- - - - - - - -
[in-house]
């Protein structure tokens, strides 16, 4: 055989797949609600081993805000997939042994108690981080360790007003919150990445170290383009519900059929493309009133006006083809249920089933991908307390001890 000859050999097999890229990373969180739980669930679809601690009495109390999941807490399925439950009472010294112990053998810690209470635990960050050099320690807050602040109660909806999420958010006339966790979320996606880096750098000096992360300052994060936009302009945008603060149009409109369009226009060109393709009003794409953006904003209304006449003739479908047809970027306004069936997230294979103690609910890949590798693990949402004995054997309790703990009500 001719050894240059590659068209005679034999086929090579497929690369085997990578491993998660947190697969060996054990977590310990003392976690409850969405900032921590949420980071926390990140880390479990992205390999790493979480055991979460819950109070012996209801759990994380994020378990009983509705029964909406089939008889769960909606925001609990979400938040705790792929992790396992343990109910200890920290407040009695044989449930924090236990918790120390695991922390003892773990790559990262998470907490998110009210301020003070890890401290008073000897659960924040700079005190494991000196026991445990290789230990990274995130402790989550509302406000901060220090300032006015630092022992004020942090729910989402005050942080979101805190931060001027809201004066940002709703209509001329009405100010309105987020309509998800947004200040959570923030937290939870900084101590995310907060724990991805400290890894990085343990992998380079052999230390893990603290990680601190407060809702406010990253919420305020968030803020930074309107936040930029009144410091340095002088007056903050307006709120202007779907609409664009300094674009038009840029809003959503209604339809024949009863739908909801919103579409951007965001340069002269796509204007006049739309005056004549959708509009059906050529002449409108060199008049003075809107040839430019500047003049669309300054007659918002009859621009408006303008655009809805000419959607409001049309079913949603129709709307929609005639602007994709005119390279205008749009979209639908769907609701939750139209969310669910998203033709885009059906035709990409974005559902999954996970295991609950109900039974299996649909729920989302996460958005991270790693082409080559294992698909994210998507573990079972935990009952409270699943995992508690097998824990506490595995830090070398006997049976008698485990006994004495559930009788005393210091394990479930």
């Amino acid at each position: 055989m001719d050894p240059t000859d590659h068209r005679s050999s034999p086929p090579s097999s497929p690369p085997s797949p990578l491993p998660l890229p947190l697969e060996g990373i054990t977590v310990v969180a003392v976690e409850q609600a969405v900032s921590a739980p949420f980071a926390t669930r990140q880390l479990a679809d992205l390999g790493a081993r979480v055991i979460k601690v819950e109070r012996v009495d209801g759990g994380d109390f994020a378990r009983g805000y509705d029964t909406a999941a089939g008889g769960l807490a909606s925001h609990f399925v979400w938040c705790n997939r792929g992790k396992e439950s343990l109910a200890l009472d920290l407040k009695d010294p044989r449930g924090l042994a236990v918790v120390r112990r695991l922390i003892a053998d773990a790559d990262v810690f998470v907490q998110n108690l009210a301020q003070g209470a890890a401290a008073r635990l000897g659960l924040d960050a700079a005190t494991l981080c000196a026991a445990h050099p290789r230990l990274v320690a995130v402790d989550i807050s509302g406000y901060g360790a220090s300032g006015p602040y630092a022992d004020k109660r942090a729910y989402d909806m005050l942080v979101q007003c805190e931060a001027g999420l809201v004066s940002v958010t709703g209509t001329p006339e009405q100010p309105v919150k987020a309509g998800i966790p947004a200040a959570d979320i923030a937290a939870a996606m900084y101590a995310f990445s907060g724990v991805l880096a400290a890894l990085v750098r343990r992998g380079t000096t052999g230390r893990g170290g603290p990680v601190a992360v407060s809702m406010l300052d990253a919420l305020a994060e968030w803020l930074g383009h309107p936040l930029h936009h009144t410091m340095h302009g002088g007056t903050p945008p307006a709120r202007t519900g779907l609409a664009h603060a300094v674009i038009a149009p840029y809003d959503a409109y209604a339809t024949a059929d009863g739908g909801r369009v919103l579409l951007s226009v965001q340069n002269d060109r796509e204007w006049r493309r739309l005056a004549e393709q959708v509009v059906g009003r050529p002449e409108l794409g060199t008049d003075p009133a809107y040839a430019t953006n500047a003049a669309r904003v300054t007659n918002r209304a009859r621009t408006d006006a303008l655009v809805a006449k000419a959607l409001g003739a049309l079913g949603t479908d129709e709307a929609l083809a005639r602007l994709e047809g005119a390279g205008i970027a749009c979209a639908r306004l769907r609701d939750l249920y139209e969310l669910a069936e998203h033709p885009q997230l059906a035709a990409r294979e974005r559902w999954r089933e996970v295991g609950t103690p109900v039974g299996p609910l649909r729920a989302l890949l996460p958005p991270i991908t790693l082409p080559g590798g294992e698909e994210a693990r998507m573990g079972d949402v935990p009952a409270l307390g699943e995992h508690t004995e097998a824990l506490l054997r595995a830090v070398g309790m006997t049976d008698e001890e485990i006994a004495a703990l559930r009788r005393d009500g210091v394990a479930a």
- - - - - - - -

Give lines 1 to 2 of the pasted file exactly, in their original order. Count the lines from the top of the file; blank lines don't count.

[in-house]
């Protein structure tokens, strides 16, 4: 055989797949609600081993805000997939042994108690981080360790007003919150990445170290383009519900059929493309009133006006083809249920089933991908307390001890 000859050999097999890229990373969180739980669930679809601690009495109390999941807490399925439950009472010294112990053998810690209470635990960050050099320690807050602040109660909806999420958010006339966790979320996606880096750098000096992360300052994060936009302009945008603060149009409109369009226009060109393709009003794409953006904003209304006449003739479908047809970027306004069936997230294979103690609910890949590798693990949402004995054997309790703990009500 001719050894240059590659068209005679034999086929090579497929690369085997990578491993998660947190697969060996054990977590310990003392976690409850969405900032921590949420980071926390990140880390479990992205390999790493979480055991979460819950109070012996209801759990994380994020378990009983509705029964909406089939008889769960909606925001609990979400938040705790792929992790396992343990109910200890920290407040009695044989449930924090236990918790120390695991922390003892773990790559990262998470907490998110009210301020003070890890401290008073000897659960924040700079005190494991000196026991445990290789230990990274995130402790989550509302406000901060220090300032006015630092022992004020942090729910989402005050942080979101805190931060001027809201004066940002709703209509001329009405100010309105987020309509998800947004200040959570923030937290939870900084101590995310907060724990991805400290890894990085343990992998380079052999230390893990603290990680601190407060809702406010990253919420305020968030803020930074309107936040930029009144410091340095002088007056903050307006709120202007779907609409664009300094674009038009840029809003959503209604339809024949009863739908909801919103579409951007965001340069002269796509204007006049739309005056004549959708509009059906050529002449409108060199008049003075809107040839430019500047003049669309300054007659918002009859621009408006303008655009809805000419959607409001049309079913949603129709709307929609005639602007994709005119390279205008749009979209639908769907609701939750139209969310669910998203033709885009059906035709990409974005559902999954996970295991609950109900039974299996649909729920989302996460958005991270790693082409080559294992698909994210998507573990079972935990009952409270699943995992508690097998824990506490595995830090070398006997049976008698485990006994004495559930009788005393210091394990479930």